Fiber entanglements, called neps, can create imperfections in spun yarns (van der Sluijs and Hunter 2016). The highest level of neps/g in this experiment was obtained with the laboratory cleaned samples. The mechanical processing used to clean the samples also has the potential to reduce fiber quality by breaking and entangling fibers, increasing the measured number of neps.

Parental material characteristics

The parents were selected based on reported data for their HVI upper half mean length (UHML) to create a large range for length. The HVI data for the hand picked parents show a range of 3.04 mm for UHML and ML, and 1.87% for UI (Table 3). Compared to the global average, these values have a range of − 4.54% to 6.50% for UHML, − 5.45% to 7.92% for the mean length (ML), and − 0.94 to 1.32% for UI. UI is the ratio of ML to UHML (ASTM 2013). The observed range of variability for UI is narrower than the observed range for UHML and ML. Without a large range for a property, the experimental variability is low and the heritability measurements are negatively impacted. Therefore, we calculated heritability estimates only for UHML and ML.

Table 3 Fiber quality properties of the hand picked parental varieties with three field replications tested by HVI and AFIS

The AFIS data exhibit a range of − 4.70% to 8.06% for the 5% longer fibers (L5%), − 4.52% to 7.83% for the mean length by number (Ln), − 13.76% to 14.28% for short fiber content by number (SFCn), and − 4.22% to 7.30% for the upper quartile length by number (UQLw) (Table 3). The observed ranges for AFIS length parameters are as good as the ranges observed for HVI UHML and ML, and they were used in our analyses.

Heritability estimates for HVI length measurements

The UHML and ML have the highest broad and narrow sense heritability estimates when measured on hand-picked samples, with low trash content and low mechanical processing. The lowest heritability estimates were obtained on bulk harvested samples, with high trash and low mechanical processing (Tables 1, 2, 4).

Table 4 Heritability estimates for HVI length fiber properties in three treatments of nine F2 samples, with three field replications, with different levels of trash content and mechanical processing

The treatment I samples have a narrow sense heritability estimate of 0.622, while treatment II samples have a value of 0.540. Similarly, the heritability estimates of ML for treatment I samples are 0.579 and 0.478 for treatment II samples. The samples in both treatments have the same genetic background and were managed the same way in the same field. Therefore, the reduced estimated heritability is reflecting the effects of harvesting and cleaning methods.

The UHML and strength are traits with high heritability. Analyzing data from 13 experiments, Campbell et al. (2018) observed that the narrow sense heritability for UHML ranged from 0.00 to 0.70, with an average value of 0.30. This is an indication that the data used in this experiment are of good quality.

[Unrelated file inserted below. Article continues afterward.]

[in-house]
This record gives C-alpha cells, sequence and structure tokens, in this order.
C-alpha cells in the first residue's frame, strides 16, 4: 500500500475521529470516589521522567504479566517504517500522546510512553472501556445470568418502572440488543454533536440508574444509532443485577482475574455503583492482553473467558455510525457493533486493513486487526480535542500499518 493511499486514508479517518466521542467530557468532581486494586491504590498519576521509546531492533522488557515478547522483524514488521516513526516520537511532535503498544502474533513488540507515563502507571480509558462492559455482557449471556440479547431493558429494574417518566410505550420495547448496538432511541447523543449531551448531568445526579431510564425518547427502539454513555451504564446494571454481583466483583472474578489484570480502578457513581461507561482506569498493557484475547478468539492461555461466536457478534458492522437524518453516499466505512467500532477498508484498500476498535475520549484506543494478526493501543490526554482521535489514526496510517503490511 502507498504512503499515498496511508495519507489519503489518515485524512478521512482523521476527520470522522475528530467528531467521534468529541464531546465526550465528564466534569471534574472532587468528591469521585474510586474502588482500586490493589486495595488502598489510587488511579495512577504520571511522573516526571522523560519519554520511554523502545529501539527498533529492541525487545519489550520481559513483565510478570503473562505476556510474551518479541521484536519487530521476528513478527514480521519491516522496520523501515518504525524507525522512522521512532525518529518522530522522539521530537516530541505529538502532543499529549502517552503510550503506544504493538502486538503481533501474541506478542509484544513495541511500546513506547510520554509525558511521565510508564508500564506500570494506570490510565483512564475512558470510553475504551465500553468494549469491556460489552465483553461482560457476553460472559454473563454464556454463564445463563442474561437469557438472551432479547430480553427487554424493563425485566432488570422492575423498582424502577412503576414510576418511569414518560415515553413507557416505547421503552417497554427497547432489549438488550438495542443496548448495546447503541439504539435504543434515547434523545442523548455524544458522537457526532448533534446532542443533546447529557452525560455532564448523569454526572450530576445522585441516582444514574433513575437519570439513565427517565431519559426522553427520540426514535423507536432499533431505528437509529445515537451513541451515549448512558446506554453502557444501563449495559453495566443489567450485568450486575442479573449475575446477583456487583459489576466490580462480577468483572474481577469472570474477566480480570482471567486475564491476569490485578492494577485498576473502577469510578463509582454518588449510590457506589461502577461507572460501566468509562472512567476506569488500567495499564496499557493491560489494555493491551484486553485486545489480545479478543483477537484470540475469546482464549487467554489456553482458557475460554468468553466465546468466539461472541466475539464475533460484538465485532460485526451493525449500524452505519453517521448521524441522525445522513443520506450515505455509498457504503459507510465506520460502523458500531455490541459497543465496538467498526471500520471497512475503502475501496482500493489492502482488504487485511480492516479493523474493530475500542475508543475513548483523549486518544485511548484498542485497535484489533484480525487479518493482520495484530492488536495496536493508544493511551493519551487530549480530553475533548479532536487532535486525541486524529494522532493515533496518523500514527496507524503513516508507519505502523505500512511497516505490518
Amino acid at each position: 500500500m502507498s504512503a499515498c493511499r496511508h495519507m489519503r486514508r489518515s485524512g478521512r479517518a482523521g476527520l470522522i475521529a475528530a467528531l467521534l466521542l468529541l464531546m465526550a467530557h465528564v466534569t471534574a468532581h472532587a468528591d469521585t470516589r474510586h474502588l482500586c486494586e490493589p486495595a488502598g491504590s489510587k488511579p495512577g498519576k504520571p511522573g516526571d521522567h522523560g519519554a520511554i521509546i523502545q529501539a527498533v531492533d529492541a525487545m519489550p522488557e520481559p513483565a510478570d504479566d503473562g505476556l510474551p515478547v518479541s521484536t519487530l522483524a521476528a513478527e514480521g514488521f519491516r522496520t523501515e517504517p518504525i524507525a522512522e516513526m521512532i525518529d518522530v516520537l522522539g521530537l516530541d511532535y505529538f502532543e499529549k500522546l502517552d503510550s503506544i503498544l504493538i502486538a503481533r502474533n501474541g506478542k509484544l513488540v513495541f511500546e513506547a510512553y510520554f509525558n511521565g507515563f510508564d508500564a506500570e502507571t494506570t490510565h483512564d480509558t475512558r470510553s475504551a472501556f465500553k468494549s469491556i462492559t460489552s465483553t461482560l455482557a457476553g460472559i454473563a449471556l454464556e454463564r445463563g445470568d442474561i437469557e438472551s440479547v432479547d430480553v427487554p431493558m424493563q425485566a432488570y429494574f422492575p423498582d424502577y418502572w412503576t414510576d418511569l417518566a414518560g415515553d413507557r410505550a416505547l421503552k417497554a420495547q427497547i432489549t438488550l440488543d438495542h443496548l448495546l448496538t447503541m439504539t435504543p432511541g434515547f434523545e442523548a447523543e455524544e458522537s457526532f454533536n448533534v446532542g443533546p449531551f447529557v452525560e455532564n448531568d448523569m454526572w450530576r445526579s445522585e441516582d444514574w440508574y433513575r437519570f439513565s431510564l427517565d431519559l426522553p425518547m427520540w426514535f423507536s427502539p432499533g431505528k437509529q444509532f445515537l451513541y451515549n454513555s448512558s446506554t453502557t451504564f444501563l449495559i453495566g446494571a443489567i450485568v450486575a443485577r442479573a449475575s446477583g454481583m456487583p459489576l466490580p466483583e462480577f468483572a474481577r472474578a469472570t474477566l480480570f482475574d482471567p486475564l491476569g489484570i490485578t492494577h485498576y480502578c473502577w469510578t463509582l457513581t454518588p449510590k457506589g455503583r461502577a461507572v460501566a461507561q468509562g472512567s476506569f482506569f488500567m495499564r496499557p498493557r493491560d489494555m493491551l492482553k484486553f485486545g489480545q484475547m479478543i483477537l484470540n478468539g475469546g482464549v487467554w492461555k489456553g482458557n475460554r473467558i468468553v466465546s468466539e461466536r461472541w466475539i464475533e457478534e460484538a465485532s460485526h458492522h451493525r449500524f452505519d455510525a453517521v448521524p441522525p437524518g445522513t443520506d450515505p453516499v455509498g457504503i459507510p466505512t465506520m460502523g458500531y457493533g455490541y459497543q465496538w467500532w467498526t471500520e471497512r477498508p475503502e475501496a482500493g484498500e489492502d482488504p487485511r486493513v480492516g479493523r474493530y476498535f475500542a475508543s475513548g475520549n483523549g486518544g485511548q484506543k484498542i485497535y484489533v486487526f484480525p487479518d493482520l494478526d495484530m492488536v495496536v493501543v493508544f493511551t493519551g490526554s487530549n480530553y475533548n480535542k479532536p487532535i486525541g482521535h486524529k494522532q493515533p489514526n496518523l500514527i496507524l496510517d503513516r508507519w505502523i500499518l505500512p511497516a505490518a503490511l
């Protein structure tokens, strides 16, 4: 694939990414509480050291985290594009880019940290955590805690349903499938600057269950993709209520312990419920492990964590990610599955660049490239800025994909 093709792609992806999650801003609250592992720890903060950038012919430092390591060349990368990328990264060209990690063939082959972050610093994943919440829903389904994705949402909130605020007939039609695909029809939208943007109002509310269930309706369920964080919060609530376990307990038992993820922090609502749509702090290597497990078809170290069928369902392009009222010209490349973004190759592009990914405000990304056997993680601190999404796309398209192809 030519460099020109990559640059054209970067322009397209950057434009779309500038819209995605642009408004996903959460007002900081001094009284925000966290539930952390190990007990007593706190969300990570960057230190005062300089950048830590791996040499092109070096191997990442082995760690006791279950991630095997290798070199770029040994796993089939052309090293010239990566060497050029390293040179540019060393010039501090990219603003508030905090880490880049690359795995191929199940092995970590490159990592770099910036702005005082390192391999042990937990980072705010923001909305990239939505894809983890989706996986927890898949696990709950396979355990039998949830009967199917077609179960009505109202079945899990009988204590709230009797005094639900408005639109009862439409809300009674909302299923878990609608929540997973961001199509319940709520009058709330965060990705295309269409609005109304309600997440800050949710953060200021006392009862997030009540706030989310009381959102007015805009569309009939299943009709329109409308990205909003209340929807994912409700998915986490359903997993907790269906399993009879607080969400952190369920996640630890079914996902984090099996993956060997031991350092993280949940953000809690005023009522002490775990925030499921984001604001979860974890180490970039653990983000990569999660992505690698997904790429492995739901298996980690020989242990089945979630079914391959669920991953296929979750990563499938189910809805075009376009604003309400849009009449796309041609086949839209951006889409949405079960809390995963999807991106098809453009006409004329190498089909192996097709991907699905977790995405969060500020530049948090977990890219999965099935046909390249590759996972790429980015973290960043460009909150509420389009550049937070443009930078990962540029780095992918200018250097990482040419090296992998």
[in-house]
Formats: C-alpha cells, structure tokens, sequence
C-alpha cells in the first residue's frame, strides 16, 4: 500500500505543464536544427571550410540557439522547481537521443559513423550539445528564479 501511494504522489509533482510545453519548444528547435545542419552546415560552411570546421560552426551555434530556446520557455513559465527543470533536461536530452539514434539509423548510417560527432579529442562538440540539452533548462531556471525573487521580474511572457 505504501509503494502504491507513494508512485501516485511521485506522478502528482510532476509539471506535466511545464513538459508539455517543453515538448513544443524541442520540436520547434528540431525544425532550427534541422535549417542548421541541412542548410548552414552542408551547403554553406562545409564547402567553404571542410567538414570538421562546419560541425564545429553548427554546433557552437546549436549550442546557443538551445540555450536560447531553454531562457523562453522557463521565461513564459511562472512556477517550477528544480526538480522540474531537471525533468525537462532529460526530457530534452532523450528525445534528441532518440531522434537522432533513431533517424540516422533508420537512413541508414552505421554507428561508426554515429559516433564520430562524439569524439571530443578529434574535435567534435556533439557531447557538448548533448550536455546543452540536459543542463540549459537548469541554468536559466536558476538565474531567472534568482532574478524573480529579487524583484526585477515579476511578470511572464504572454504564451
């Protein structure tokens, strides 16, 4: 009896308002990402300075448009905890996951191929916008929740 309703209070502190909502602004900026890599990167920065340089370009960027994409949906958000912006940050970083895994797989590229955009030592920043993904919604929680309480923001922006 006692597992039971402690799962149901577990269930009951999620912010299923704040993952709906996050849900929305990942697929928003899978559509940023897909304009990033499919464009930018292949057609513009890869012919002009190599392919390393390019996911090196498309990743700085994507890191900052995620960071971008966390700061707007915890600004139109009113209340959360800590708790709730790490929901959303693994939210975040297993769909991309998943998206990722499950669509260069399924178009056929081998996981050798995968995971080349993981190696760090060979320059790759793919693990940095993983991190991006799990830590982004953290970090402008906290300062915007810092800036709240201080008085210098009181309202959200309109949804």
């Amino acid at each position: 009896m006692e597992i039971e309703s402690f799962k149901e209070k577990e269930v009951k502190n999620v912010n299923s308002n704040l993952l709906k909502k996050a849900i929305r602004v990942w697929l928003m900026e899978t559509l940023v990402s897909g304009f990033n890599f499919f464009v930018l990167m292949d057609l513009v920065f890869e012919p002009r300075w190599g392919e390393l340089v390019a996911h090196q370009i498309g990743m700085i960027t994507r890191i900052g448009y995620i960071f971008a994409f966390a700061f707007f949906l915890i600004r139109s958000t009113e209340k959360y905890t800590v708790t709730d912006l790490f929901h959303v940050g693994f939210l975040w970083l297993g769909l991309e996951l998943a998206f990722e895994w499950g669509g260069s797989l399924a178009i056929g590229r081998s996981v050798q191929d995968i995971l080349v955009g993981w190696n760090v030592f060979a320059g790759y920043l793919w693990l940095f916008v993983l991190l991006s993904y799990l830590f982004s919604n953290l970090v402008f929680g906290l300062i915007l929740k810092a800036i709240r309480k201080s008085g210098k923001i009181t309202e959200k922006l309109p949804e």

Seedcotton samples have a native length distribution. The treatment I samples have low trash content and low mechanical process, possibly resembling more the native length distribution. Therefore, the treatment I samples will serve as a reference point for the effects that trash and processing may have on other sample types.

There is a reduction in the heritability estimates for UHML and ML from the treatment I to treatment II. Trash may affect fiber sampling in the HVI, creating differences in the heritability estimates. As explained earlier, trash particles may result in fiber quality measurement bias. In the HVI, a comb takes fibers from the tufts of lint protruding through the orifices of the sampling basket, forming a fiber beard. Trash can interfere with this sampling mechanism and beard formation. Since trash is not uniformly distributed within the sample, the population of fibers from one beard to another may be different for the same sample. The inflated within-sample variation imparted by this the environmental variation leads to reduced calculated heritability for treatment II samples.

The heritability estimates are based on the genetic component of the trait of interest, the variability imparted by environment, and the interaction between them. Among treatments, there is no significant difference for the heritability estimates for UHML and ML.

Nevertheless, we observed numerical differences among treatments for all analyzed fiber properties with the boll samples providing the highest estimates and the machine harvested samples the lowest. This confirms our hypothesis that trash content may negatively impact cotton fiber length measurements.

Researchers may not always measure fiber properties on samples with native low trash content. One alternative to managing trash is to clean samples in the laboratory before fiber quality assessment. It results in samples with low trash content and high mechanical stress, the treatment III samples. Treatment I and III samples have the same leaf grade, dust, and trash content (Tables 2, 4).